Friday, March 31, 2006

Scenes from the Home Front

Setting: Home, Working Momma's day off.
SAHD is in kitchen, prepping dinner.

WM (from baby's room across house): Honey, can you come here? The diaper thingy's full!

Back in the kitchen, after changing the bag thingy and throwing out the sack of diapers.

SAHD (chopping garlic): Sweetie, remind me, I gotta show you how to change the bags in the diaper thingy.

WM (smiling sweetly): But honey, that's a daddy job. I'm the mommy.

SAHD (avoids chopping off his fingers): Let me take a break from cooking dinner and wipe my hands on this dishtowel that I just washed in the laundry so we can have this conversation. What do you do, again?

WM (smiling sweetly): I'm the mommy. I got boobs, babe. Do you got milk coming out of your nipples?

SAHD: No, but I have a blog.

Seriously though, reader The Queen's Dad gave me a link to an interesting SAHD website/bulletin board, particularly a thread on SAHD burn-out after he read my little existential-angst-on-my-birthday post on my solo blog. I so do not have it bad in any way, shape or form—some of these brothers seem to be married to reincarnations of stereotypes of dads from the 1950s in women's bodies. Any SAHDs, or even non-SAHDs, have stories out there about butting up against gender roles, especially ones that are Asian-culture-based?

Tuesday, March 28, 2006

Hi, my name is iDaddy and I'm a gadget-aholic.

Hi, my name is iDaddy and I'm a gadget-aholic.

Okay, I'll admit it...I love gadgets, especially tech gadgets. If anything new comes out, I've got to have it. Maybe it's the Asian in me?! My wife hates it! She hates it even more now that we have our Pogi. My wife's latest rant--"Why does a 7-month old need an iPod?" I'm obsessed with baby gear and gadgets. Even before he was born he had 3 strollers! And with summer just around the corner I have plans to get that Chariot jogging stroller I've been eyeing.

Yesterday, I saw a report on CNN about the market for luxury baby gear. They showed a clip of shoppers at Barney's buying $400 D&G dresses and $200 cashmere sweaters for their babies. I'll be the first to agree that if you have the means, go ahead and splurge. It's your money, and you can do what you want with it.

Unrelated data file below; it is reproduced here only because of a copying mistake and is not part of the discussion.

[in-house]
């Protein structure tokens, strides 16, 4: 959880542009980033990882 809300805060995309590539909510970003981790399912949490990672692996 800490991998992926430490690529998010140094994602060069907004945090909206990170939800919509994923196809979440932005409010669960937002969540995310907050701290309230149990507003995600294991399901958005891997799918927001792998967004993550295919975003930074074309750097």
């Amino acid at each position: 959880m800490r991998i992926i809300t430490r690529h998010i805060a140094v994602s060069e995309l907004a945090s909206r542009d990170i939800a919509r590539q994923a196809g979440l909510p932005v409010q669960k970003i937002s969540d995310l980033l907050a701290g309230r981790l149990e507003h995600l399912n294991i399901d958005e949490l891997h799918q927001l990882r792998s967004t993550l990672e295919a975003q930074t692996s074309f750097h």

Now, we don't have the kind of money to spend $200 on a sweater but our Pogi does have his share of designer clothes and high end baby gear. We'll hit Century 21 in NYC or make a trip up to Woodbury Commons to get some deals. Or we wait for the current seasons' collections to go on sale for him to wear next season. As for gear, I'm the type of person that believes you get what you pay for, so we'll splurge a little on quality.

But is it for the babies or is it for the parents? And at what point does this spoil a baby? Surely, our Pogi wouldn't have a clue whether he's rolling around in a $900 Bugaboo or $20 umbrella stroller from TRU. Or whether he's wearing a Burberry cashmere sweater or a sweatshirt from Wal-mart. All he cares about is being comfortable and warm.

Growing up, I didn't have expensive clothes. In fact, my Mom made my clothes and even put my initials on most of my overalls. Looking back at pictures, the clothes were actually cute! But at that age did I care that my Mom made my clothes instead of buying me designer clothes? Hell, if it weren't for pictures, I didn't even remember what clothes I was wearing or what stroller I was rolling around in.

So, where do I stand? I'm all for buying designer clothes and high-end gear for our Pogi. I think he deserves the best that we can afford. But I (I say, "I" because my wife doesn't think we should spend too much on him) need to find the balance so that when he gets older, he doesn't "expect" the designer clothes. Although, judging by the kids we run into at the malls, it's inevitable when he reaches middle school--hell, even elementary school!

Monday, March 27, 2006

F1 and Guitars

James Chiang is a childhood friend; our parents knew each other from way back in the day and for a brief spell, we both grew up outside of Boston as kids (my parents still call him Jimmy in fact). We lost touch for, well, decades, but ironically, we both ended up in the Bay Area in the 1990s; now we both live in S.F.

I barely have much of a memory of what James was like as a kid (I barely remember what I was like as a kid), but as an adult, I think he leads a fascinating life. I saw this because he's a professional photographer by day and his great hobby/passions are 1) F1 racing and 2) electric guitars. The last time I was at his loft in SOMA, he had at least a dozen or more mounted on his walls with an eye to both historical significance and design.